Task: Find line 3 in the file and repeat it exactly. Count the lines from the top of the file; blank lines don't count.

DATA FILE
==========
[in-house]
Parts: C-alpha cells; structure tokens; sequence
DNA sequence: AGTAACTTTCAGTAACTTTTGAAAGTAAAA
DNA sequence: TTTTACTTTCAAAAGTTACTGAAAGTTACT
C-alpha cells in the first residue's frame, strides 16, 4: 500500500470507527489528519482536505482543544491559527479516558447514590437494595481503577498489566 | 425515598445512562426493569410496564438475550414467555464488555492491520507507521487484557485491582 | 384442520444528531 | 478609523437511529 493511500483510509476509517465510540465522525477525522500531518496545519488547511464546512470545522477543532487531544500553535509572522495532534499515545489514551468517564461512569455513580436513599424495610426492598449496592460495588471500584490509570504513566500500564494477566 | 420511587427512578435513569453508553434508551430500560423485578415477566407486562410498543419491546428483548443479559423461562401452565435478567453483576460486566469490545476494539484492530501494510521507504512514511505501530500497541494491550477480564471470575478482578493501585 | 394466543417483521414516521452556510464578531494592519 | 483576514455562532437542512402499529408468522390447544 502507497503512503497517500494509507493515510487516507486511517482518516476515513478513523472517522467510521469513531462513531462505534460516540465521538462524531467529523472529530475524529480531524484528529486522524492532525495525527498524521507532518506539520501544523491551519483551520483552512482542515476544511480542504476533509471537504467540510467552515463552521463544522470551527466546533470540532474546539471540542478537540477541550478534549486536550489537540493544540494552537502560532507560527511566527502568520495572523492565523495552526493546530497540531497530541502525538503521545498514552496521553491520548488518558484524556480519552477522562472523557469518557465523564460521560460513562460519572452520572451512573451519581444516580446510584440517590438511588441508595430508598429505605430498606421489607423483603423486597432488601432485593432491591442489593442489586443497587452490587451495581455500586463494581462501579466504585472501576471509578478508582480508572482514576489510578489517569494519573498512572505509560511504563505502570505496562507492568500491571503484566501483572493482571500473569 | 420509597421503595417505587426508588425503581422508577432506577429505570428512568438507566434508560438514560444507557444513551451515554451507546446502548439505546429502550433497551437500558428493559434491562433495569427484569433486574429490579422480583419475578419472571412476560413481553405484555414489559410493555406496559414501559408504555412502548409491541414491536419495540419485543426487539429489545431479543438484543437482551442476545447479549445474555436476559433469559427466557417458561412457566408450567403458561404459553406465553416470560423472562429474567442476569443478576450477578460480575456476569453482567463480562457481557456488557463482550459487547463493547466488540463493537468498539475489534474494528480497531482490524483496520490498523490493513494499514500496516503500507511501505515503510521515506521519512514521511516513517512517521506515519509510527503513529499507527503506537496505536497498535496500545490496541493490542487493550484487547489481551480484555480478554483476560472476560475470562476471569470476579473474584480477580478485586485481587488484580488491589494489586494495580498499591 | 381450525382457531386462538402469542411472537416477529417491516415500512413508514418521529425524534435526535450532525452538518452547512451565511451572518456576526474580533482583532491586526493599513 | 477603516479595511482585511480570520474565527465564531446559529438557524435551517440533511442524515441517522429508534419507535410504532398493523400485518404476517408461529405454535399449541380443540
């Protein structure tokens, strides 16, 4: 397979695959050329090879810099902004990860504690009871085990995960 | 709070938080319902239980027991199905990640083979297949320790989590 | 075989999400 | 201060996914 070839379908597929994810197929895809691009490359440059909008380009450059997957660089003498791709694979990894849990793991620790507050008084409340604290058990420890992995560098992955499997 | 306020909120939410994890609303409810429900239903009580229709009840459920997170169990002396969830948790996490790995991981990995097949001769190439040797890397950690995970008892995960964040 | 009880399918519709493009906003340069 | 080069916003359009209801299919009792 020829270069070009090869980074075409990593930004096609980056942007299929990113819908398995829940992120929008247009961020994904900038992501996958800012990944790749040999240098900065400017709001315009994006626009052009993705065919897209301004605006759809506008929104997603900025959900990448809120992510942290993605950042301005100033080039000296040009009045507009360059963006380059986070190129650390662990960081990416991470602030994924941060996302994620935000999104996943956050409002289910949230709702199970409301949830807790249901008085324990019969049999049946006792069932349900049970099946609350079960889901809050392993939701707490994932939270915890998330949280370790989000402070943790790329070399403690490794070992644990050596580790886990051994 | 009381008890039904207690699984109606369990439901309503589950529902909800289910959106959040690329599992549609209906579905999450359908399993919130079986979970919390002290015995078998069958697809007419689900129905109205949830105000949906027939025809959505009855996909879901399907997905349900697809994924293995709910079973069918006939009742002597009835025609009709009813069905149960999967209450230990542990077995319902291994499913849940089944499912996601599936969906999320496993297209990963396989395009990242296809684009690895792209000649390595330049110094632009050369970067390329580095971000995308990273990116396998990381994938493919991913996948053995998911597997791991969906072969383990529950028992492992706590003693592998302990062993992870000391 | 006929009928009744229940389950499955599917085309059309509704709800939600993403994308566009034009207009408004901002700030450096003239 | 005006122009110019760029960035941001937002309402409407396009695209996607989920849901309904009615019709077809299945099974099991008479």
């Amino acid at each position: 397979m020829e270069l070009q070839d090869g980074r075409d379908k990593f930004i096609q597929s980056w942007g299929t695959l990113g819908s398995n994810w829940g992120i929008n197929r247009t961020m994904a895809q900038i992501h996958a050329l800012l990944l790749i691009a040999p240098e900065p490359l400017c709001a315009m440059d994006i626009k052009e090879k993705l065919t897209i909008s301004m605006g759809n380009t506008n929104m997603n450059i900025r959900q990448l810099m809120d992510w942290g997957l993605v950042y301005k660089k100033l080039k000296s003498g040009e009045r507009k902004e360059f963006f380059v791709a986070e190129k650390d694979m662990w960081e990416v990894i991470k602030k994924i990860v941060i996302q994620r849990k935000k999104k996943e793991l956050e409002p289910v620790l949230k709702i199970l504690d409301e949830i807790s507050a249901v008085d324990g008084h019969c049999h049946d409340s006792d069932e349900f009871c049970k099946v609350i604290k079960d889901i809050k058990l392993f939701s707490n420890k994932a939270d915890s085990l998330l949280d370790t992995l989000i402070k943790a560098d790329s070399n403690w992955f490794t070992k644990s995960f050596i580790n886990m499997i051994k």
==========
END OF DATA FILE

DNA sequence: AGTAACTTTCAGTAACTTTTGAAAGTAAAA